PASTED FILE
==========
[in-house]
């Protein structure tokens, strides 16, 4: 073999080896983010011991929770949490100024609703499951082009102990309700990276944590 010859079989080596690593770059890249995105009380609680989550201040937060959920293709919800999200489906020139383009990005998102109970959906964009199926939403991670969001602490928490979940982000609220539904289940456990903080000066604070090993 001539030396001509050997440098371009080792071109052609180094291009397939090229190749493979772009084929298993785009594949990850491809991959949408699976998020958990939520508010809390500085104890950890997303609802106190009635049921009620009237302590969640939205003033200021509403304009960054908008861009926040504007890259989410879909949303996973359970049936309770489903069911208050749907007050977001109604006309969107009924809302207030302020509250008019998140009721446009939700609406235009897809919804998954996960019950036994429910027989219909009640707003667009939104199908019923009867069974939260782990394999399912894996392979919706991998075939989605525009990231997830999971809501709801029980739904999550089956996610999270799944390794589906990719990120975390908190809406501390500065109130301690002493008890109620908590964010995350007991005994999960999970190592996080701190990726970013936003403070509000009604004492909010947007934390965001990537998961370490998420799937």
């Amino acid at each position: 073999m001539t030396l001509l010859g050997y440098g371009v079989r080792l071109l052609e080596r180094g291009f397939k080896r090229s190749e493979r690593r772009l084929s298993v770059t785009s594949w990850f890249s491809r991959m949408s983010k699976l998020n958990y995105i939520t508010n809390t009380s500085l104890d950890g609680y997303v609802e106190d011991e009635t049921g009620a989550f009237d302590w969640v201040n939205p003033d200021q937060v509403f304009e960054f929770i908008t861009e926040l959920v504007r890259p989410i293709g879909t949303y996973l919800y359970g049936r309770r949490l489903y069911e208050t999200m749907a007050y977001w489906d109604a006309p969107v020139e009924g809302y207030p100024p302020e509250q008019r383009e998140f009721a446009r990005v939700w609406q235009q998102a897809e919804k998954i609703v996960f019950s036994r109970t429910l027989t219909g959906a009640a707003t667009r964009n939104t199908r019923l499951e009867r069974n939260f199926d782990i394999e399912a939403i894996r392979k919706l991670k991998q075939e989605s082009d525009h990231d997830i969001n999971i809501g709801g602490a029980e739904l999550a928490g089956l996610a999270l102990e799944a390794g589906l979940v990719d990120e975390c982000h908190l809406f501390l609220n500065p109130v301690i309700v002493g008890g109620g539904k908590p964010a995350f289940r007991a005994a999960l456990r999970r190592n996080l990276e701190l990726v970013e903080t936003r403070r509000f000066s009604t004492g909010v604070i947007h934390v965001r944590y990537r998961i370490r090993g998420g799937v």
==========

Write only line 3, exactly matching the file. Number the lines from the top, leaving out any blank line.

């Amino acid at each position: 073999m001539t030396l001509l010859g050997y440098g371009v079989r080792l071109l052609e080596r180094g291009f397939k080896r090229s190749e493979r690593r772009l084929s298993v770059t785009s594949w990850f890249s491809r991959m949408s983010k699976l998020n958990y995105i939520t508010n809390t009380s500085l104890d950890g609680y997303v609802e106190d011991e009635t049921g009620a989550f009237d302590w969640v201040n939205p003033d200021q937060v509403f304009e960054f929770i908008t861009e926040l959920v504007r890259p989410i293709g879909t949303y996973l919800y359970g049936r309770r949490l489903y069911e208050t999200m749907a007050y977001w489906d109604a006309p969107v020139e009924g809302y207030p100024p302020e509250q008019r383009e998140f009721a446009r990005v939700w609406q235009q998102a897809e919804k998954i609703v996960f019950s036994r109970t429910l027989t219909g959906a009640a707003t667009r964009n939104t199908r019923l499951e009867r069974n939260f199926d782990i394999e399912a939403i894996r392979k919706l991670k991998q075939e989605s082009d525009h990231d997830i969001n999971i809501g709801g602490a029980e739904l999550a928490g089956l996610a999270l102990e799944a390794g589906l979940v990719d990120e975390c982000h908190l809406f501390l609220n500065p109130v301690i309700v002493g008890g109620g539904k908590p964010a995350f289940r007991a005994a999960l456990r999970r190592n996080l990276e701190l990726v970013e903080t936003r403070r509000f000066s009604t004492g909010v604070i947007h934390v965001r944590y990537r998961i370490r090993g998420g799937v």